Now, this is not how Williams would have said it himself. He probably would not have understood the question if you asked him, “Did this earthly world teach you your spiritual beliefs, or did you learn them from some other realm?” You see, his faith was always an assumed or presupposed foundation beneath all his writing, teaching, and thinking. He simply lived and thought as if religion were absolutely necessary and everyday, yet with the supernatural always contingent and proximate. Religion was constantly, consistently relevant. Martin Browne said Williams “set the room aflame. I have never met any human being in whom the divisions between body and spirit, natural and supernatural, temporal and eternal were so non-existent, nor any writer who so consciously took their non-existence for granted.” He, whether intentionally or subconsciously, didn’t really see the difference between this life and the next, just as he overlooked the division between one person and another, or between people and Christ. He just thought that they flowed into one another and shared an identity, and so could share experiences in a way that seems miraculous or magical or bizarre to a materialist or even to a somewhat skeptical Christian like myself.

So what does this do to his characters? Well, let me make a digression. I talked to Rosie about this topic the other night, and she quoted Dorothy Sayers to me. Sayers said something along the lines of “An author has an obligation to his/her characters, once they’ve been created, to let them live their full lives, to let them develop and express themselves just as parents need to let their children develop” or something like that. Basically, once I’ve created a character, I need to let him live and not force him to represent something else or to function in some kind of symbolic fashion. But I submit for your inspection the proposition that this is oneway of writing fiction; that it’s not the only way, nor the most moral way. I don’t think that authors have moral obligations to their characters. Perhaps they have artistic obligations. But even then, I think that there are innumerable “correct” or “good” ways to write characters. And Williams chose to write them in the way that he read the world: as point of correspondence between the natural and the supernatural, between God and man, between the Eternal Virtues and their human copies. What do you think of that?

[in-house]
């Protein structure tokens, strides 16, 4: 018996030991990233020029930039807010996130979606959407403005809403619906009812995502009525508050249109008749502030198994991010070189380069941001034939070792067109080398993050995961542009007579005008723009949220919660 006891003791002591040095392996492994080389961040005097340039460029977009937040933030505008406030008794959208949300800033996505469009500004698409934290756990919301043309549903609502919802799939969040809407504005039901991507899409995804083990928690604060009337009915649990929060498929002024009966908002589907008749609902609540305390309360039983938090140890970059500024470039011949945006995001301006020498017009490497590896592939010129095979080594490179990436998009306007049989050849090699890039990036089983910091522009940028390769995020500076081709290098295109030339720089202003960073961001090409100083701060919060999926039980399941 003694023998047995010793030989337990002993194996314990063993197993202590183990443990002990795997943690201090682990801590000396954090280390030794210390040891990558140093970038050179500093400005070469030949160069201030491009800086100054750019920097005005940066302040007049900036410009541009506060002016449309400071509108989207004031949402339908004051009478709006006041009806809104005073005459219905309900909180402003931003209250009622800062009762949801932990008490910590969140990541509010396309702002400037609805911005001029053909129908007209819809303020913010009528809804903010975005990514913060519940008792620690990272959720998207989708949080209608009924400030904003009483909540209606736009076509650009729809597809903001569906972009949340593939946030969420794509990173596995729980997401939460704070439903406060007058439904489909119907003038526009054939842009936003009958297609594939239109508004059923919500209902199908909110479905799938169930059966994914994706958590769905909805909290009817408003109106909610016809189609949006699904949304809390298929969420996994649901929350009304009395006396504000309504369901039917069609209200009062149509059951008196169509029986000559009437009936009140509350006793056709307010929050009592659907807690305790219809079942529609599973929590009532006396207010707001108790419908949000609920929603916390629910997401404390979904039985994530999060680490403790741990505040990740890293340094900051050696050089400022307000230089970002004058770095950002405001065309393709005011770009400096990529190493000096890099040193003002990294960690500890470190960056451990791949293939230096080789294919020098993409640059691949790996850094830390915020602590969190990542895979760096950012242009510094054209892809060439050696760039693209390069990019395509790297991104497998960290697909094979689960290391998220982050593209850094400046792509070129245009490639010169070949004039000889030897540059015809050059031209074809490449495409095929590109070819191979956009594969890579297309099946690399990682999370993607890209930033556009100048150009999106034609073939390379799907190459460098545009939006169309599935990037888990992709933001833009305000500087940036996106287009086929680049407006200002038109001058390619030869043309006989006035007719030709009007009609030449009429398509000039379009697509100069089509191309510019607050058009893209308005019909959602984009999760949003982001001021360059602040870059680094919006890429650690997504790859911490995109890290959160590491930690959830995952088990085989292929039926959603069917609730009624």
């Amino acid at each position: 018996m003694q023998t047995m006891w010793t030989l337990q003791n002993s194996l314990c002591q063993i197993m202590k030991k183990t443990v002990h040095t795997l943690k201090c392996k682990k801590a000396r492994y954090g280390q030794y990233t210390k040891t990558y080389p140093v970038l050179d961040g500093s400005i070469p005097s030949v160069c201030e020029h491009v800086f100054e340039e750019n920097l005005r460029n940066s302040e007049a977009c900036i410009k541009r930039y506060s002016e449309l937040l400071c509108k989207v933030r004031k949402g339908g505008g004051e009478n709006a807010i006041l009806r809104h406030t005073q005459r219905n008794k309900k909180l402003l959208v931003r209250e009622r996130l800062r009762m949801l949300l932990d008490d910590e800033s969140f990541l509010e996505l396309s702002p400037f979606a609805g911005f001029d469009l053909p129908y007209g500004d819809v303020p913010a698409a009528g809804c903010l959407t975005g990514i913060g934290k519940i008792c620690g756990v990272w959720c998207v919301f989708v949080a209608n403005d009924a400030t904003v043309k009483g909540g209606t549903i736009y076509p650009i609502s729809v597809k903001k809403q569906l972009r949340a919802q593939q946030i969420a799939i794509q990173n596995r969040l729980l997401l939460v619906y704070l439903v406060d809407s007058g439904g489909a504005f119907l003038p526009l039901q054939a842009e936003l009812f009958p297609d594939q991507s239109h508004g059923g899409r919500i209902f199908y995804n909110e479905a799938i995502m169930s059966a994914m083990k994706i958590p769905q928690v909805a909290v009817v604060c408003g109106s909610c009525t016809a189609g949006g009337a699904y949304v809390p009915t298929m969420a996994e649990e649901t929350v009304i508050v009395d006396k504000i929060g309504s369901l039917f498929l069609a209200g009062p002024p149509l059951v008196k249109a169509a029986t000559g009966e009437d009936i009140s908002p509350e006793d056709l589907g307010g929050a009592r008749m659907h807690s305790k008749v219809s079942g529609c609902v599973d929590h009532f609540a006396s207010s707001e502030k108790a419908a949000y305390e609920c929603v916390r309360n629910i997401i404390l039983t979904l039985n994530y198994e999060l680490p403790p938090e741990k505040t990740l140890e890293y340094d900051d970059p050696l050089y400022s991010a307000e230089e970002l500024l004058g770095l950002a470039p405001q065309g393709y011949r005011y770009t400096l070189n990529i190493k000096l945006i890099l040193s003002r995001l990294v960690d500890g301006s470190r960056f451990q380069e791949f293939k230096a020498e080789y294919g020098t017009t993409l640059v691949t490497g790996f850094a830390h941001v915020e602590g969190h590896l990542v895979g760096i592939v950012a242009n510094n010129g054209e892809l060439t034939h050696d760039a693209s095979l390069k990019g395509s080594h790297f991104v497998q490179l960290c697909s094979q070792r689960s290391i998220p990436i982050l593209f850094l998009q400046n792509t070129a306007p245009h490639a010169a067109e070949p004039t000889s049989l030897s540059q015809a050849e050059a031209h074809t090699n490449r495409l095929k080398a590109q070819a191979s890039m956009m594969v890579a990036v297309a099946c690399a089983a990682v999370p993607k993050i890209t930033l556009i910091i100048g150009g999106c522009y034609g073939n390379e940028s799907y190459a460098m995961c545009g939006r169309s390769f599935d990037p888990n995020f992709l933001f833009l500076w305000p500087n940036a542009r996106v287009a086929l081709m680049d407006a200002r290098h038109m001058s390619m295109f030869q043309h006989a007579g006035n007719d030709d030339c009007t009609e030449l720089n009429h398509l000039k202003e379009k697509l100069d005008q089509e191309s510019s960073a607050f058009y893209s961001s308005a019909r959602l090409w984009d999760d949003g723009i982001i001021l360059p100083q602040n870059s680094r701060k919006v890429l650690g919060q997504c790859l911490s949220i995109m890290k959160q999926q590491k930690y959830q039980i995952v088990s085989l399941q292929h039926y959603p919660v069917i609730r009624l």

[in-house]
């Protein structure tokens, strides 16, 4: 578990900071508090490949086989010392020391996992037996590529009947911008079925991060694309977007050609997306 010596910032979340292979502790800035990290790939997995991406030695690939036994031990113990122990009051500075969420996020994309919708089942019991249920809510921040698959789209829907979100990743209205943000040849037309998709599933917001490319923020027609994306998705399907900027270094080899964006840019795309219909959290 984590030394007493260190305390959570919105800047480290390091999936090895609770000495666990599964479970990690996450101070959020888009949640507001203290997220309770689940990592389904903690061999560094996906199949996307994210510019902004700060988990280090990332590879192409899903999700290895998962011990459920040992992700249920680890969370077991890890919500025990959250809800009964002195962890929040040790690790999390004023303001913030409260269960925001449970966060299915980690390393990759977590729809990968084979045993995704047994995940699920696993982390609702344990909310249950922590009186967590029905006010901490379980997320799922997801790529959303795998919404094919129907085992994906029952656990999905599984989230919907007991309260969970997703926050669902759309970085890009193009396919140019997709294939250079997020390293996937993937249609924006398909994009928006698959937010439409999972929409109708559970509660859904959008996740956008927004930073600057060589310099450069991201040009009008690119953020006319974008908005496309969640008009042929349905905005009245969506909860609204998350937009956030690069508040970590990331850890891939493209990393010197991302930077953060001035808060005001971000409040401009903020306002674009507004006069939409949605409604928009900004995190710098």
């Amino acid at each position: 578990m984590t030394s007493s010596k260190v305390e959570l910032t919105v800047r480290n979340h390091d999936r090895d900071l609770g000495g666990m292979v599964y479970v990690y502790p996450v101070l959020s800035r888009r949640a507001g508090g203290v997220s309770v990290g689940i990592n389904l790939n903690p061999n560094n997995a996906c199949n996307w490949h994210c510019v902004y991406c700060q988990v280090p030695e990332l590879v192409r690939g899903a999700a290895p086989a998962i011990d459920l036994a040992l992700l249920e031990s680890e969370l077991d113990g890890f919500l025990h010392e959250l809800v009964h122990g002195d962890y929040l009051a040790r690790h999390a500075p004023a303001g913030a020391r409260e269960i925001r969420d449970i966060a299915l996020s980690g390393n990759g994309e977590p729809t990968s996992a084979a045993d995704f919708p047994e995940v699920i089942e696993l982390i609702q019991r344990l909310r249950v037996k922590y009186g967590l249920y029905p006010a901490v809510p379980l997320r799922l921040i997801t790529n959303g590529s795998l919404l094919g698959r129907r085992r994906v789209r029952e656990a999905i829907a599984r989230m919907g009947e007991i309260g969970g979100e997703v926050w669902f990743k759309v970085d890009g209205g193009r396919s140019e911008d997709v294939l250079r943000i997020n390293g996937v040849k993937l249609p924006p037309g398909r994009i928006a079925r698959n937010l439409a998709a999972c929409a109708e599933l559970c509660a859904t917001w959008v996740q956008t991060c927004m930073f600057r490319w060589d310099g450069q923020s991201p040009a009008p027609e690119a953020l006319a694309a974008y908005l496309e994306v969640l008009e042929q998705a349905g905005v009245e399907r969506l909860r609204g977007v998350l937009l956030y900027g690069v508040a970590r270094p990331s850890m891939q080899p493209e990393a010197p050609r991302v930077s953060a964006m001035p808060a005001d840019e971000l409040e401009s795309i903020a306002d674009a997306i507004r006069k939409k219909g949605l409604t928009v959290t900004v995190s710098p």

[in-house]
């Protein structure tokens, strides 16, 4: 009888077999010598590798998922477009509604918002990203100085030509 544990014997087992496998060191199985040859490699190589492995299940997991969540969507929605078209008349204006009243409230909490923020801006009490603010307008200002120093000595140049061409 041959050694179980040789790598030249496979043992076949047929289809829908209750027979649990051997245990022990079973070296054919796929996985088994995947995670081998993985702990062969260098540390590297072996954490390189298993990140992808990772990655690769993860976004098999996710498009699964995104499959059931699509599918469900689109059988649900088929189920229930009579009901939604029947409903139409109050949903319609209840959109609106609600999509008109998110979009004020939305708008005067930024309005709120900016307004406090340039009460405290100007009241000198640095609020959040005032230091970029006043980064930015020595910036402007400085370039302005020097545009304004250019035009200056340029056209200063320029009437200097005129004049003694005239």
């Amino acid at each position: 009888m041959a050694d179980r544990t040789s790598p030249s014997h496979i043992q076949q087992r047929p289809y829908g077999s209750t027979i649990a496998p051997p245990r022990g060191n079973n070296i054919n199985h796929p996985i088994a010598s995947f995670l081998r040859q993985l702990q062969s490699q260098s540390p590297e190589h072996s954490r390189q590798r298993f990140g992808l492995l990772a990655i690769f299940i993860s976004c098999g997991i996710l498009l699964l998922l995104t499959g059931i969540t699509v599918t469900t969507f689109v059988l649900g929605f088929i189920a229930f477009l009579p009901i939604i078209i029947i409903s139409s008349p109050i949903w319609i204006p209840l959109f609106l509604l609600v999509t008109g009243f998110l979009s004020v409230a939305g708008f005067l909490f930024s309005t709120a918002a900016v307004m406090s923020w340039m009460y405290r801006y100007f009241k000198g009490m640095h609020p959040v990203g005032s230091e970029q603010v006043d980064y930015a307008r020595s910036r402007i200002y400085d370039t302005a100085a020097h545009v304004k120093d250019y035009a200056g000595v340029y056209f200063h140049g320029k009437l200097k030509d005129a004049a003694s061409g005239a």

So let me see if I’ve addressed the essential elements of your careful and thorough argument. You said that you think “by abandoning realistic characterization, CW’s essentially asking us to take his vision or leave it; we can’t engage with it, and the novel’s just seems artificial (Hermetic?) and, well, irrelevant.” Hum. Let me take a few points here. First of all, I don’t think that CW is really abandoning realistic characterization—or, to say the same thing the other way around, isn’t every novelist? You did mention that “a novel is by definition not real.” Yes. Even Jane Austen’s emotionally and psychologically complex characters are not “real.” They are made up, obviously, but they are also much, much less complex than any real human beings. Even the most psychologically nuanced short story that purports to narrate the thoughts of one human being during a few minutes cannot capture the complexity of the workings of the human brain; even stream-of-consciousness is artificial, because it does not express the consciousness of the writer, and is itself fabricated and (honestly) much slower than the actual speed of thoughts. It’s kind of a fractalization: each writer choose a level of complexity at which his or her characters will function, and manipulates an appearance of reality consistent with that level. CW’s level, I would suggest, is just different than the majority of novel-writers’. So the psychology and character development in his books are about as realistic as, say, conjuring earth and snowstorms with a pack of cards (The Greater Trumps) or watching a house burn and burn and not burn up (The Place of the Lion) or transporting oneself through time and space by means of a stone with the letters of the name of God inscribed on it (Many Dimensions) or walking in the land of the Dead and bringing that land closer and closer to the realm of the Living (All Hallow’s Eve) or practicing substitution with one’s martyred ancestor (Descent into Hell). This is the reason for the title of War in Heaven: the point is that every spiritual battle (and the prayer over the grail by the Archdeacon, Mornington, and the Duke against the evil designs of Persimmons et al was quite an intense battle!) is simultaneously happening on earth and in Heaven. Just like you pointed out (thank you very much!) with the connection to Ephesians. It’s all gloriously absurd! It’s fantastically unrealistic; it’s super-realistic, it’s Archetypal, it’s Platonic.